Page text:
DON’T seed more than one type of flower in the tray, especially if you plan to use a humidity dome. Germination rates vary by variety so it is best to have all the cells filled with the same flowers, that way you won’t be forced to remove the dome too soon for a row of early germinators or too late for those slow to germinate. Plus, having variable plant heights in the same tray makes adjusting the height of the lights over the trays difficult (shorter plants within the tray can get leggy when light is adjusted for the taller plants).

DON’T forget to label your seed tray.  Avoid the curse of the “mystery plants” by making sure to always write the name of the flower you are sowing and the date it was sown on the back of a waterproof plant tag (avoid wooden popsicle sticks) with a pencil, grease pencil or super-duper strength Sharpie marker.  I always stick the label in the same corner of every seed tray, so they line up uniformly.

DO remove the plastic humidity dome after your seeds germinate. Domes are really only used on the trays until the seeds germinate, which for some varieties may be as few as a few days. Once your plants have popped up, they need lots of air and light. Left on too long, domes can kill seedlings. Note: some gardeners recommend “weaning” their trays from a humidity dome by propping the dome open for a day or two before fully removing it. Similar to the process of hardening off more mature plants, this gradual acclimation to the heat and humidity outside the dome can reduce plant shock.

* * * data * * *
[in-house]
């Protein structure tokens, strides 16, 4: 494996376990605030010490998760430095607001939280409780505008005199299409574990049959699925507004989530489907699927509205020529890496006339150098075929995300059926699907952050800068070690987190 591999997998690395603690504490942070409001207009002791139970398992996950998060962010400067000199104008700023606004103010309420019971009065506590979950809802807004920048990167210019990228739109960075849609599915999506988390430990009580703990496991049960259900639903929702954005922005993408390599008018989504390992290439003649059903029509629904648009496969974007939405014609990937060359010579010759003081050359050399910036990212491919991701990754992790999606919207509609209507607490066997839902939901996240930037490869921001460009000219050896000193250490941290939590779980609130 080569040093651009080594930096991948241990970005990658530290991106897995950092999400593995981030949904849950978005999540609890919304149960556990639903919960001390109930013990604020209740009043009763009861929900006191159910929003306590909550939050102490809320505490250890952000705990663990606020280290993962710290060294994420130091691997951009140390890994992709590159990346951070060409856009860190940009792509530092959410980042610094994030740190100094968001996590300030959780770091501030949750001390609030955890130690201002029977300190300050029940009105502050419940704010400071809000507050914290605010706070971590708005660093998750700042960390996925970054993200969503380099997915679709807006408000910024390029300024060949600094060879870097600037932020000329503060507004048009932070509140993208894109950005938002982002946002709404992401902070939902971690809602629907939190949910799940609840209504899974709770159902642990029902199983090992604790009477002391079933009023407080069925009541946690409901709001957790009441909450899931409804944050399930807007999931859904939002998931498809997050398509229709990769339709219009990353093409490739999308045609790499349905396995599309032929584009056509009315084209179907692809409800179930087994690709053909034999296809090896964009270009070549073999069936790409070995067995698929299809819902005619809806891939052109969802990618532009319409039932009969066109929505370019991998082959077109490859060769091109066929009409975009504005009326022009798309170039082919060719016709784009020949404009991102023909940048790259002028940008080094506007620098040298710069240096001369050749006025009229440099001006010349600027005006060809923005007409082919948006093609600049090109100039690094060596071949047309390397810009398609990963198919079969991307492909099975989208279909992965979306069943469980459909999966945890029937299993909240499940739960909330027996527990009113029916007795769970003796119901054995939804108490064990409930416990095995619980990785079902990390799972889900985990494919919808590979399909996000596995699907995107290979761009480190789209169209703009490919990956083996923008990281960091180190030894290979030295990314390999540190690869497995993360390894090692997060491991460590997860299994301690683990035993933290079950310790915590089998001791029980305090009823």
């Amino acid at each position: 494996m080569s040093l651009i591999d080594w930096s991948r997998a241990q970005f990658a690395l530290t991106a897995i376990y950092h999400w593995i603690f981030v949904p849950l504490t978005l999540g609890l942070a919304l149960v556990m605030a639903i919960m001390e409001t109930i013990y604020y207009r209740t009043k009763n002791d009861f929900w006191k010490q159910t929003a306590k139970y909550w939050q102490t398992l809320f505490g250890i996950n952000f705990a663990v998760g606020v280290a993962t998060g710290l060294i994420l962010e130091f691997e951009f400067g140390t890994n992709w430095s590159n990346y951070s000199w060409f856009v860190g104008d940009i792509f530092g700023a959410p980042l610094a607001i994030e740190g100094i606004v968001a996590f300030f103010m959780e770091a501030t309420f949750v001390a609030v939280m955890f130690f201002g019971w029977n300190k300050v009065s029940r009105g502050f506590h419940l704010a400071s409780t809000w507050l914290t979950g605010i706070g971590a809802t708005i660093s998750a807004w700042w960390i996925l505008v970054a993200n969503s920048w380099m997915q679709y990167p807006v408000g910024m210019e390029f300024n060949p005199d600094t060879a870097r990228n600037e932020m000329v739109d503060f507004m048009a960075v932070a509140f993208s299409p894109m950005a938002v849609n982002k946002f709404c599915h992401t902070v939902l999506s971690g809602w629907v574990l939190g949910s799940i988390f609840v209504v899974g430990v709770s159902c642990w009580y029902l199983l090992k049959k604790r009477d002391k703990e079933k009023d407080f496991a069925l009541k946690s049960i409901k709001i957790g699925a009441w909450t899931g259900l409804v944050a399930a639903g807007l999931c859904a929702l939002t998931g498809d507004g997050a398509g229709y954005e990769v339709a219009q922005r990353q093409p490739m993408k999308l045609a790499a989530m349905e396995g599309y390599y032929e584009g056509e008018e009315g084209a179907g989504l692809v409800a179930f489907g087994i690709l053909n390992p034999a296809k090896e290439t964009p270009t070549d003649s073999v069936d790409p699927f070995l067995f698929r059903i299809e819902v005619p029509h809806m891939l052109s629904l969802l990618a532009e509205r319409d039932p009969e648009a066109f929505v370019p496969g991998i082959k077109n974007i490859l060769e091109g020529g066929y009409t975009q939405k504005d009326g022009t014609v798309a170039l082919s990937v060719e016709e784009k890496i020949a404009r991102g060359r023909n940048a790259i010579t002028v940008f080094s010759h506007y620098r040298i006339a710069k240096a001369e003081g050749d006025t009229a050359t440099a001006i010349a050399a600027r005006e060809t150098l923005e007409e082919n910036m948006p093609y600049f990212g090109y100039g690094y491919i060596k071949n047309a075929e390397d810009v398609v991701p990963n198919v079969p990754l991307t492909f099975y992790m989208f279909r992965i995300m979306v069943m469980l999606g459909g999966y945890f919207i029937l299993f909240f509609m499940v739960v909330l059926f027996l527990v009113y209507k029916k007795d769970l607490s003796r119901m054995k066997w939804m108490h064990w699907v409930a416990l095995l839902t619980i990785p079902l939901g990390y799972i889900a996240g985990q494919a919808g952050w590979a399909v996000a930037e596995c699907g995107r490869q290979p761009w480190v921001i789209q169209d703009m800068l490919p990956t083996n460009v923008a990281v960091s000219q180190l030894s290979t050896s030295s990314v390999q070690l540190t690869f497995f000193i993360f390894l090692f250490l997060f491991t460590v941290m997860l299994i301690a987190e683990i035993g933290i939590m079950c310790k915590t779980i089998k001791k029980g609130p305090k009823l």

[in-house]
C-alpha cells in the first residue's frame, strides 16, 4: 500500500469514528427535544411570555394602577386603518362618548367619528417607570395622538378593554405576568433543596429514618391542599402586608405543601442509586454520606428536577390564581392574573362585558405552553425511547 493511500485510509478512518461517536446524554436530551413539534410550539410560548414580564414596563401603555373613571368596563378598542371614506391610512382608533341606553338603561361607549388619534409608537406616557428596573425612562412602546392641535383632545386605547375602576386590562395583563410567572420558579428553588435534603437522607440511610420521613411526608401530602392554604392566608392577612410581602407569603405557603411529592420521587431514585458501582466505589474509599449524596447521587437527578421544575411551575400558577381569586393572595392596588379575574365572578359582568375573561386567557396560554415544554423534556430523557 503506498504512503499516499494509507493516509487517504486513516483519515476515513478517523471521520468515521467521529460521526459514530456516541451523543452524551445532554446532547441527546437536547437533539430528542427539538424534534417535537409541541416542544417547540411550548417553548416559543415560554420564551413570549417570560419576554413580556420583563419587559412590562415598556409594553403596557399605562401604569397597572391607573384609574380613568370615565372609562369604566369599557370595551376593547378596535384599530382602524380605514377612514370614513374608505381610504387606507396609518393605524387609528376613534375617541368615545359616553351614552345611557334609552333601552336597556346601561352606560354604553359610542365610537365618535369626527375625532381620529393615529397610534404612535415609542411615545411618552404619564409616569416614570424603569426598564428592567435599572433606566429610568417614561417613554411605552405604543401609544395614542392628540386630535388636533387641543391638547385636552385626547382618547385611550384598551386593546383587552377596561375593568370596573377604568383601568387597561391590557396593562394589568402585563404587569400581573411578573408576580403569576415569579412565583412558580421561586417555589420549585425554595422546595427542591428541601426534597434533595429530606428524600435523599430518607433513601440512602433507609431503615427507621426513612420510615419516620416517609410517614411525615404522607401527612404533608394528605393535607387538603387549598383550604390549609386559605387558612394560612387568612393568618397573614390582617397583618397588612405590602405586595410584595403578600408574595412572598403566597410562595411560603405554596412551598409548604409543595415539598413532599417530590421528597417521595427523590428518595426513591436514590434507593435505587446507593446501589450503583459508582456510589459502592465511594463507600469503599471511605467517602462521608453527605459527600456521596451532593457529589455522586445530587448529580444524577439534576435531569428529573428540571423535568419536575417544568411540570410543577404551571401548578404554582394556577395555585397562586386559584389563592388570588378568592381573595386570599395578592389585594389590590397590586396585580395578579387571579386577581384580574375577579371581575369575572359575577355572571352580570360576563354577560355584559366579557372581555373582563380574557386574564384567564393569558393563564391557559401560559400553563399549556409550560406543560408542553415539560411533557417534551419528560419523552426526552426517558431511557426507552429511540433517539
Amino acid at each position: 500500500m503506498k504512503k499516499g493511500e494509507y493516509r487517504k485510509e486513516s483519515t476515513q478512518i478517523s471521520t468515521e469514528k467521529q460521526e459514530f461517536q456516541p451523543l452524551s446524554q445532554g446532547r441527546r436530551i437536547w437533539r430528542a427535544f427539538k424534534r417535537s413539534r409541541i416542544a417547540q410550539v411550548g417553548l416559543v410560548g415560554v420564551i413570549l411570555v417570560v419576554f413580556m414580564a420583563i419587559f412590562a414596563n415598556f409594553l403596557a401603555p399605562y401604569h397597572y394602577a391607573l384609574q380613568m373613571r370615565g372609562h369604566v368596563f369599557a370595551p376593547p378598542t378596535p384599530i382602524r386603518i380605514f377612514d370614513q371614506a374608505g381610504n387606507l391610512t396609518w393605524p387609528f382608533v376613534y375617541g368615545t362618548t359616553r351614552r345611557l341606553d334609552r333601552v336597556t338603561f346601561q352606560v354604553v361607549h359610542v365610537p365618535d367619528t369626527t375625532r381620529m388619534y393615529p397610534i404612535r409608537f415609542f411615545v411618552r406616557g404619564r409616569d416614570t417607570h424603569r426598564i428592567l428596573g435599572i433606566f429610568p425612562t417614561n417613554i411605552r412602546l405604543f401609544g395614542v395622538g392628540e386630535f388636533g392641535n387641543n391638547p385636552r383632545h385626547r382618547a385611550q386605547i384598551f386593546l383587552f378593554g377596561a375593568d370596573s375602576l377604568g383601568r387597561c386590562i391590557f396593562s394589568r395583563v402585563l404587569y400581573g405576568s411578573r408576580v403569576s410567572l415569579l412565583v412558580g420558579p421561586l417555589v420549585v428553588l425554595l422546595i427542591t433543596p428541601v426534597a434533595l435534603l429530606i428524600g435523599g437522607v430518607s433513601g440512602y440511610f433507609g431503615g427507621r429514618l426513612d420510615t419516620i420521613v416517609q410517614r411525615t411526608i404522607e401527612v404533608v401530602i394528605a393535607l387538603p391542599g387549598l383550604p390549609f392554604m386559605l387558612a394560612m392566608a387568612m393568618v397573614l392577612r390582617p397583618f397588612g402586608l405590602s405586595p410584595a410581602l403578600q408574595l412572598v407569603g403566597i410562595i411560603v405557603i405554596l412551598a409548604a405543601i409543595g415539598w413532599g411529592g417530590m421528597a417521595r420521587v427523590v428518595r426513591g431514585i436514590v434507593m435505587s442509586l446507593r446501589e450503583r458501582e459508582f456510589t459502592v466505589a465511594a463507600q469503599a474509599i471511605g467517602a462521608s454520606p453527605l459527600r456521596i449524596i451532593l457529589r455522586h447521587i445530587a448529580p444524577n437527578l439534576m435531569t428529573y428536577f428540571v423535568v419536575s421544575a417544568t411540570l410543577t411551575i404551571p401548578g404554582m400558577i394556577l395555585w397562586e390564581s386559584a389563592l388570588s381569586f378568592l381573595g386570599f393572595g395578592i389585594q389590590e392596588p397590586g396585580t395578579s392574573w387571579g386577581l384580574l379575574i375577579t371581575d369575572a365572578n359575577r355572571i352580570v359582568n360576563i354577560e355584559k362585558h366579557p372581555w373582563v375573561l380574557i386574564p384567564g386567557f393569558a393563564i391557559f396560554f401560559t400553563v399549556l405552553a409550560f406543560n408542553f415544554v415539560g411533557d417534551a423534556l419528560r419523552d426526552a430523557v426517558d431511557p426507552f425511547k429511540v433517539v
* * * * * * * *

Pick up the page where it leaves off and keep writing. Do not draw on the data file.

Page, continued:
DO water your plants from the bottom when possible. Standard seed starting sets contain three pieces: a humidity dome, a cell pack layer with drainage holes, and a tray that serves as a liner for the cell packs. By nesting your cell packs (or whatever container you choose to use) in the waterproof tray, you can then add water to the tray which allows the soil to essentially siphon or wick up the water. This keeps water off of your leaves, helps prevent problems with fungus and disease, plus it focuses water where it is needed most, at the root level.

DON’T underestimate the amount of light tiny plants need to grow. If you use grow lights, be sure to adjust them so that they are no more than three inches above the tops of your plants. When I was a newbie, this was not intuitive to me. At all! As a result, I grew lots of gangly, leggy plants because they weren’t getting enough light.The bulbs were simply too far away from the foliage canopy. Once I realized my mistake, I adjusted the lights to about an inch or so above the top of the leaves (it seems really close, but trust me this is better for the plant). Once I had the lights adjusted, I found that the plants grew so much better, with nice strong stems.

DON’T underestimate the amount of attention your young plants need.  Like a newborn baby, your baby plants are going to need more care, feeding and attention than you anticipate (but without the dirty diapers or late night feedings). Going away–even for a short weekend trip– will likely mean finding a reliable “plant sitter” who knows how to properly water your plants, remove humidity domes if necessary and otherwise care for your babies while you are gone.